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UI_NEW(3) Library Functions Manual UI_NEW(3)

UI_new, UI_new_method, UI_free, UI_add_input_string, UI_dup_input_string, UI_add_verify_string, UI_dup_verify_string, UI_add_input_boolean, UI_dup_input_boolean, UI_add_info_string, UI_dup_info_string, UI_add_error_string, UI_dup_error_string, UI_construct_prompt, UI_add_user_data, UI_get0_user_data, UI_get0_result, UI_process, UI_ctrl, UI_set_default_method, UI_get_default_method, UI_get_method, UI_set_method, UI_OpenSSL
New User Interface

#include <openssl/ui.h>

UI *
UI_new(void);

UI *
UI_new_method(const UI_METHOD *method);

void
UI_free(UI *ui);

int
UI_add_input_string(UI *ui, const char *prompt, int flags, char *result_buf, int minsize, int maxsize);

int
UI_dup_input_string(UI *ui, const char *prompt, int flags, char *result_buf, int minsize, int maxsize);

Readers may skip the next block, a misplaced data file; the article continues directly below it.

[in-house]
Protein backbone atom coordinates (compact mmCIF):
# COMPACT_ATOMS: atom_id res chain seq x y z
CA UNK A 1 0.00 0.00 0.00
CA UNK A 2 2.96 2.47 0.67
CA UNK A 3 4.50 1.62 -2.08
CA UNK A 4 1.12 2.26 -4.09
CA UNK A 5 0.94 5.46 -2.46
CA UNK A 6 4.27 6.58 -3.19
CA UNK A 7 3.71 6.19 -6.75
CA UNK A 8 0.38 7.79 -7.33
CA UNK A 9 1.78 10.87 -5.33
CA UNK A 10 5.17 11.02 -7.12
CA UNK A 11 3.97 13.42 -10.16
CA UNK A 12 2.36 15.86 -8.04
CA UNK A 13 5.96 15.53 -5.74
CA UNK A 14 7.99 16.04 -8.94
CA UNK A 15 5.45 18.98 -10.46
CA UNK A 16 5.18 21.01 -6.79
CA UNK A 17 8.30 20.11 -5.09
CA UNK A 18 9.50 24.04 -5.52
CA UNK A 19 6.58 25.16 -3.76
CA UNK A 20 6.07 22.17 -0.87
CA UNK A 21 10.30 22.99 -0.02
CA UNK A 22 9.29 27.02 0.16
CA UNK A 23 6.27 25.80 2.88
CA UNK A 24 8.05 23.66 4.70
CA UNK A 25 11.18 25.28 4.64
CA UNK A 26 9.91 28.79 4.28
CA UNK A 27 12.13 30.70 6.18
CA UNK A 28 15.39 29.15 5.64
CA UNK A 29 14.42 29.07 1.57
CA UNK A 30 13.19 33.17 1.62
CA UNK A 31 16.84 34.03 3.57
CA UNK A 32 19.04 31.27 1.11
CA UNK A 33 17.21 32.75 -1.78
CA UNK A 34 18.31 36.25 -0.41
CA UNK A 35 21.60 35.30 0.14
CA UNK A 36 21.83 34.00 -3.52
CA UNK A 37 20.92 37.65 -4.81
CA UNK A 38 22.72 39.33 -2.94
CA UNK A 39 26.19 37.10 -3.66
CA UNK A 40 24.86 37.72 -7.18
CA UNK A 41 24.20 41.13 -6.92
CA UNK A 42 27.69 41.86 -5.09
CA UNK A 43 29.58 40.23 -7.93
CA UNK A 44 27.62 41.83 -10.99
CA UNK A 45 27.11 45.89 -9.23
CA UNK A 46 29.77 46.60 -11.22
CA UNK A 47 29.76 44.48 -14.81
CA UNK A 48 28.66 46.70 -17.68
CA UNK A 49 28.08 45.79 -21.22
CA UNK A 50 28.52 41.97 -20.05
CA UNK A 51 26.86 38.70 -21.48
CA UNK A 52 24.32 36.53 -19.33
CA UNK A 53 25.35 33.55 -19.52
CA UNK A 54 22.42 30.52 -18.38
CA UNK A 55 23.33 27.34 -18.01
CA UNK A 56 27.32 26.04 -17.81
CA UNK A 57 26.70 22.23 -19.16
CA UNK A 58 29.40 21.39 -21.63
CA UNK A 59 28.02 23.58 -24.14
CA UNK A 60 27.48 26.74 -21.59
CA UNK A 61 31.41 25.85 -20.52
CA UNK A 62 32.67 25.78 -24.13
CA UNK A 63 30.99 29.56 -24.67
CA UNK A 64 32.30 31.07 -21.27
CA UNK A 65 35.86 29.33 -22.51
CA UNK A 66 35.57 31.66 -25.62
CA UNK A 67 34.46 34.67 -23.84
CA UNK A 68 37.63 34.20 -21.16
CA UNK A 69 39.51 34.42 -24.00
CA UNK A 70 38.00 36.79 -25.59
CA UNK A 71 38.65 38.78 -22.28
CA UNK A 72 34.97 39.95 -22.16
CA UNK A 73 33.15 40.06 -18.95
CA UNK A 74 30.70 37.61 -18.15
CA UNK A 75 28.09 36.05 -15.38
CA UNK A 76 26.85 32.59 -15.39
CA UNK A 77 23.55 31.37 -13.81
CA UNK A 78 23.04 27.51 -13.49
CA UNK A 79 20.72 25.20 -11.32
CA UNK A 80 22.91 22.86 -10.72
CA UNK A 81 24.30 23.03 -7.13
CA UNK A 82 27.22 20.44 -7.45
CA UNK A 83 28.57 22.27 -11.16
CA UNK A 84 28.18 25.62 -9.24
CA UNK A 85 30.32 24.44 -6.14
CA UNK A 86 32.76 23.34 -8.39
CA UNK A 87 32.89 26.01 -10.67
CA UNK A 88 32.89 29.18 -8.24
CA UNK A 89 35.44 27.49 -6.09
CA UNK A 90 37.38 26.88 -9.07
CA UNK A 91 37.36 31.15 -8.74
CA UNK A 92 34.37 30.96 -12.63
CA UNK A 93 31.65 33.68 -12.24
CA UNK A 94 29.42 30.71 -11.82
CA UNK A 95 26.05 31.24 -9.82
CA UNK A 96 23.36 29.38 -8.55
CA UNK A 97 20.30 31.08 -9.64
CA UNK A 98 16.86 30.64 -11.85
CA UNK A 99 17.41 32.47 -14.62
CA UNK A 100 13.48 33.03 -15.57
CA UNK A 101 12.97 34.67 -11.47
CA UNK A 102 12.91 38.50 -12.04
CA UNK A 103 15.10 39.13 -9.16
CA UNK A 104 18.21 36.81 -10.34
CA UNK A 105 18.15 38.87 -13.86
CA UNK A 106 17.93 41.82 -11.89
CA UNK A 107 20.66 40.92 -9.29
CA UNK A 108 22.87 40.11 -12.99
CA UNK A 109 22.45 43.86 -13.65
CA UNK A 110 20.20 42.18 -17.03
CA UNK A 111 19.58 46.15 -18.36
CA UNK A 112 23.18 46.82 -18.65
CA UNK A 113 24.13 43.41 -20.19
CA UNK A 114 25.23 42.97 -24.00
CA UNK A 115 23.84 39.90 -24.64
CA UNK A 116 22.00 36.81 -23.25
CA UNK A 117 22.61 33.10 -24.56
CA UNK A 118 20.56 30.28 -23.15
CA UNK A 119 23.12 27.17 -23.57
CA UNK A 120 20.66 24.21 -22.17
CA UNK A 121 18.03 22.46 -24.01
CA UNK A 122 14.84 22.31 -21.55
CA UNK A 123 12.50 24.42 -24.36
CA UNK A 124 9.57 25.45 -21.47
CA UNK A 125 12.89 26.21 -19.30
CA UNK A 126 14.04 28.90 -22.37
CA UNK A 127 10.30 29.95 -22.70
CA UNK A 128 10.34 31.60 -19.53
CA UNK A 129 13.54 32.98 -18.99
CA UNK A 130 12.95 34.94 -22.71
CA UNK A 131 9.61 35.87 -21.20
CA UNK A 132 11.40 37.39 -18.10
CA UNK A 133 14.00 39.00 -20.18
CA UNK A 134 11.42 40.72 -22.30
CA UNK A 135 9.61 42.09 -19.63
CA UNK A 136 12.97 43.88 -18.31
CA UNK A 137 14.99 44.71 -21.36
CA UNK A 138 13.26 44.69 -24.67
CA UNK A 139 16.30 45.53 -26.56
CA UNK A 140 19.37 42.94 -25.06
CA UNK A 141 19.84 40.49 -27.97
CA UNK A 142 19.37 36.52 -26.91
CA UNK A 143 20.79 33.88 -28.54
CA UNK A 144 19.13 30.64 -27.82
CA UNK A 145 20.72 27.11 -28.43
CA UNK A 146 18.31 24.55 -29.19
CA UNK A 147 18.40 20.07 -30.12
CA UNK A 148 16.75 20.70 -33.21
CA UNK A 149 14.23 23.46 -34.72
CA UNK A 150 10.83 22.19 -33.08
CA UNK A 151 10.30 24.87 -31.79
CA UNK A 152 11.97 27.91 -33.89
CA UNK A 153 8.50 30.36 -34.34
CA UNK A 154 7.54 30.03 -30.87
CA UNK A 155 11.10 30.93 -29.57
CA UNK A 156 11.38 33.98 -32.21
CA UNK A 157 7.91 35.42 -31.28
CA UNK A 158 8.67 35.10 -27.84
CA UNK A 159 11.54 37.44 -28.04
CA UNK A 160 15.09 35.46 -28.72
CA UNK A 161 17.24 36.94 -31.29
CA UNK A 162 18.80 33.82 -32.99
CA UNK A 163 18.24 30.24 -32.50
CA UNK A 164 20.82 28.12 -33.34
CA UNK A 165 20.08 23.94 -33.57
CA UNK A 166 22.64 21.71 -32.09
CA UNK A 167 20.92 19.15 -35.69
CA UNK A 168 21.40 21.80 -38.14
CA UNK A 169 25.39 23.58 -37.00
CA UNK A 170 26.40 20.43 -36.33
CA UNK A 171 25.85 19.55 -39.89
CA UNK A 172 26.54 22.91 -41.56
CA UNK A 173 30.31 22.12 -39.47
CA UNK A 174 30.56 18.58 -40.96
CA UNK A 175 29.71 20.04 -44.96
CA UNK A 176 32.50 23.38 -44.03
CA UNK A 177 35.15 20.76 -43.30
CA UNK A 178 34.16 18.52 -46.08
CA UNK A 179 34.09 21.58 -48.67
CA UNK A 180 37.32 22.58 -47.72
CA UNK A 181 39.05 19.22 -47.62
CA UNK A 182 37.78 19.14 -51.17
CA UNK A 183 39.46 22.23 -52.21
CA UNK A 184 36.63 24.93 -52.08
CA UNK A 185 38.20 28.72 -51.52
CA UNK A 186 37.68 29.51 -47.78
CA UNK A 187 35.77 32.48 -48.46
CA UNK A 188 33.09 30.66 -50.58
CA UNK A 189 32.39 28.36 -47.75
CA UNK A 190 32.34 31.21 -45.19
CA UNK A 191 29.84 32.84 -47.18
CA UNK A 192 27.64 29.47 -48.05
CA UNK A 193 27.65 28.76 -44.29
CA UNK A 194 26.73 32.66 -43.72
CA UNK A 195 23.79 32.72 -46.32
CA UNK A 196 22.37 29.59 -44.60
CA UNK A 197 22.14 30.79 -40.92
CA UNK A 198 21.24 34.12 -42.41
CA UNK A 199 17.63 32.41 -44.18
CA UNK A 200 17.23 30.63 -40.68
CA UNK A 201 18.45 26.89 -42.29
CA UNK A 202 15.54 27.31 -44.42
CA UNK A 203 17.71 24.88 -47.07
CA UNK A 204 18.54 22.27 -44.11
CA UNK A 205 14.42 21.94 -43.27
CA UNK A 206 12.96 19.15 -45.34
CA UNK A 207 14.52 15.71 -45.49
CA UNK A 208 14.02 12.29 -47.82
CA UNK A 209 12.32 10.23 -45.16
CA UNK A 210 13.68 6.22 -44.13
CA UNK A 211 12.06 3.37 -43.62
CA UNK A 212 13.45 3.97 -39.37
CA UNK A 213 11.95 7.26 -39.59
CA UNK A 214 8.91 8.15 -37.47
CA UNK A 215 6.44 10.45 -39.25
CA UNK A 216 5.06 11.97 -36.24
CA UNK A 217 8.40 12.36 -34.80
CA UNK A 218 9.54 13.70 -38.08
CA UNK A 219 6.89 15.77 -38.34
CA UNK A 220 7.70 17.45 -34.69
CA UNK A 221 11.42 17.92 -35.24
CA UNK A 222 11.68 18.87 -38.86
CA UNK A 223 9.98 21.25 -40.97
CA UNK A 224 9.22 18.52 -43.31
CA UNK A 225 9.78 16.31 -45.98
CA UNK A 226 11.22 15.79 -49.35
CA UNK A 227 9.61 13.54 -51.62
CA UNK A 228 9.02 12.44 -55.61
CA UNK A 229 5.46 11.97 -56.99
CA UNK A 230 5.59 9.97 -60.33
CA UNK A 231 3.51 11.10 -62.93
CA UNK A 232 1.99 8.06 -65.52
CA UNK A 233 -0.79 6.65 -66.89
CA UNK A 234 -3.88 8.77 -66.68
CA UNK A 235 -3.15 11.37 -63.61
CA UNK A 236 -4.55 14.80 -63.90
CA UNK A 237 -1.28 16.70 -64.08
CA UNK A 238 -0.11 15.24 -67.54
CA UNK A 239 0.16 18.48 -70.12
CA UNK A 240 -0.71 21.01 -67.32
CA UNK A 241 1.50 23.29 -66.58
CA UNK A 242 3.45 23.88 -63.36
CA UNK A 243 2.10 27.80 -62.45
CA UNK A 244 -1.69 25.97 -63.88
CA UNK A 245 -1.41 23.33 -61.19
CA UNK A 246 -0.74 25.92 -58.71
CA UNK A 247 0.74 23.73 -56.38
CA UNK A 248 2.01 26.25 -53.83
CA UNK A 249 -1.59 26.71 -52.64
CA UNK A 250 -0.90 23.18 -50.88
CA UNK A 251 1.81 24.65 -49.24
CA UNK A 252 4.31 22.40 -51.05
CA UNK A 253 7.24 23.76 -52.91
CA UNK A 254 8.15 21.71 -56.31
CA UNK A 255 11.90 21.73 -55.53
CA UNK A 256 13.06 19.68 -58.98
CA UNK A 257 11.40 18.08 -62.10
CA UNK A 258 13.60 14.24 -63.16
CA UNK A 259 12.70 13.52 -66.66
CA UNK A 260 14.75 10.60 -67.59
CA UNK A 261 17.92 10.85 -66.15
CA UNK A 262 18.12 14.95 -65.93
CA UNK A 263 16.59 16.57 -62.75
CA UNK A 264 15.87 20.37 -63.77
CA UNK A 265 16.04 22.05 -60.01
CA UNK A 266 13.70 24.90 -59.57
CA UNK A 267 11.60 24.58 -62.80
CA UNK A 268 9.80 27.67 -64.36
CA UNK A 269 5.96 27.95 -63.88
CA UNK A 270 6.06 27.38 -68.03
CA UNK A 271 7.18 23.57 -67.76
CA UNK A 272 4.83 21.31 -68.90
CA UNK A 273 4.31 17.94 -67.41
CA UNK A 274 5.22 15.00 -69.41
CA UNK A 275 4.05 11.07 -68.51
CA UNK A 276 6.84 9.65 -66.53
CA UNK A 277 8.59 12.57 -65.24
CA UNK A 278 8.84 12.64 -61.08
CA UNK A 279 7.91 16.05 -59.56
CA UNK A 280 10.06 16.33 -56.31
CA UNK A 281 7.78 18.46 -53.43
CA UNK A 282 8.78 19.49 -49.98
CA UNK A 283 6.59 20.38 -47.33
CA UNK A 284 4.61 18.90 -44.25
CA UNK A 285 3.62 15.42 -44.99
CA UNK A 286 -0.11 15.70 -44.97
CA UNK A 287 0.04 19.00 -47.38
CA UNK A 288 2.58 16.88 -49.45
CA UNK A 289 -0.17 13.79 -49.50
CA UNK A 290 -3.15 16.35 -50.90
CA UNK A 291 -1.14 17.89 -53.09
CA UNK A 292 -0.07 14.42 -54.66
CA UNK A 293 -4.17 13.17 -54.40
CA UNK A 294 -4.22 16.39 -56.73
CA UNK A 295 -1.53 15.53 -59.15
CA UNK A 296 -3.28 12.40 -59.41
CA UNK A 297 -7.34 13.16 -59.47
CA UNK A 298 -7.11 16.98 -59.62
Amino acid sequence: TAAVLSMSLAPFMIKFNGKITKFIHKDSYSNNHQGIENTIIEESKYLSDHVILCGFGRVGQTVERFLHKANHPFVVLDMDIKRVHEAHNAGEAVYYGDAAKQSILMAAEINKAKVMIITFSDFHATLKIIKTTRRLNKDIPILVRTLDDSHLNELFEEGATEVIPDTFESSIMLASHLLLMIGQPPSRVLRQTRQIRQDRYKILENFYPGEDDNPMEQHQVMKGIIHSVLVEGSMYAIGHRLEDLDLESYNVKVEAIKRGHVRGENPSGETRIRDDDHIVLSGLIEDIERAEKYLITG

int
UI_add_verify_string(UI *ui, const char *prompt, int flags, char *result_buf, int minsize, int maxsize, const char *test_buf);

int
UI_dup_verify_string(UI *ui, const char *prompt, int flags, char *result_buf, int minsize, int maxsize, const char *test_buf);

int
UI_add_input_boolean(UI *ui, const char *prompt, const char *action_desc, const char *ok_chars, const char *cancel_chars, int flags, char *result_buf);

int
UI_dup_input_boolean(UI *ui, const char *prompt, const char *action_desc, const char *ok_chars, const char *cancel_chars, int flags, char *result_buf);

int
UI_add_info_string(UI *ui, const char *text);

int
UI_dup_info_string(UI *ui, const char *text);

int
UI_add_error_string(UI *ui, const char *text);

int
UI_dup_error_string(UI *ui, const char *text);

/* These are the possible flags. They can be OR'ed together. */
#define UI_INPUT_FLAG_ECHO 0x01
#define UI_INPUT_FLAG_DEFAULT_PWD 0x02

char *
UI_construct_prompt(UI *ui_method, const char *object_desc, const char *object_name);

void *